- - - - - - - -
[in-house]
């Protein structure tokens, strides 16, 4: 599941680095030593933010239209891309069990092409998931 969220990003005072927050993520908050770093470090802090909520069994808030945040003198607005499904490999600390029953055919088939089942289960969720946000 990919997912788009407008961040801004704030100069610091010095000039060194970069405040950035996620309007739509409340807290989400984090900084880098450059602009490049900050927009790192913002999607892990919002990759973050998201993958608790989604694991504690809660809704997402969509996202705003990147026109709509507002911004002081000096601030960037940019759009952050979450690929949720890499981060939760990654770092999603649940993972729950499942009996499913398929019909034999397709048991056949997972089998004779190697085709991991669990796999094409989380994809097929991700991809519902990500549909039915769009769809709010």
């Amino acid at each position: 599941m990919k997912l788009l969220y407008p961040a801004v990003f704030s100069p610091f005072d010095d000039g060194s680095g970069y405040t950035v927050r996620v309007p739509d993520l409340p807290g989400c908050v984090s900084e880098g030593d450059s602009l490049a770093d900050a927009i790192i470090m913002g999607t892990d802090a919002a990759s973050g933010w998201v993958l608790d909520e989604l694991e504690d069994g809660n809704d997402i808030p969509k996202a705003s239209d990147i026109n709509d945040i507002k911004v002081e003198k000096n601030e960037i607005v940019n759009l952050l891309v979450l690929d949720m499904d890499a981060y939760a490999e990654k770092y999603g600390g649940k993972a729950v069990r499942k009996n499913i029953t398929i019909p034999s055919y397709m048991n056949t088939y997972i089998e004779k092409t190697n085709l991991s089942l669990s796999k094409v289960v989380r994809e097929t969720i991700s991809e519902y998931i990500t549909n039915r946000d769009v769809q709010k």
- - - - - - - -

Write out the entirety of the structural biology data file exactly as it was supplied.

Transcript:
[in-house]
């Protein structure tokens, strides 16, 4: 599941680095030593933010239209891309069990092409998931 969220990003005072927050993520908050770093470090802090909520069994808030945040003198607005499904490999600390029953055919088939089942289960969720946000 990919997912788009407008961040801004704030100069610091010095000039060194970069405040950035996620309007739509409340807290989400984090900084880098450059602009490049900050927009790192913002999607892990919002990759973050998201993958608790989604694991504690809660809704997402969509996202705003990147026109709509507002911004002081000096601030960037940019759009952050979450690929949720890499981060939760990654770092999603649940993972729950499942009996499913398929019909034999397709048991056949997972089998004779190697085709991991669990796999094409989380994809097929991700991809519902990500549909039915769009769809709010």
């Amino acid at each position: 599941m990919k997912l788009l969220y407008p961040a801004v990003f704030s100069p610091f005072d010095d000039g060194s680095g970069y405040t950035v927050r996620v309007p739509d993520l409340p807290g989400c908050v984090s900084e880098g030593d450059s602009l490049a770093d900050a927009i790192i470090m913002g999607t892990d802090a919002a990759s973050g933010w998201v993958l608790d909520e989604l694991e504690d069994g809660n809704d997402i808030p969509k996202a705003s239209d990147i026109n709509d945040i507002k911004v002081e003198k000096n601030e960037i607005v940019n759009l952050l891309v979450l690929d949720m499904d890499a981060y939760a490999e990654k770092y999603g600390g649940k993972a729950v069990r499942k009996n499913i029953t398929i019909p034999s055919y397709m048991n056949t088939y997972i089998e004779k092409t190697n085709l991991s089942l669990s796999k094409v289960v989380r994809e097929t969720i991700s991809e519902y998931i990500t549909n039915r946000d769009v769809q709010k």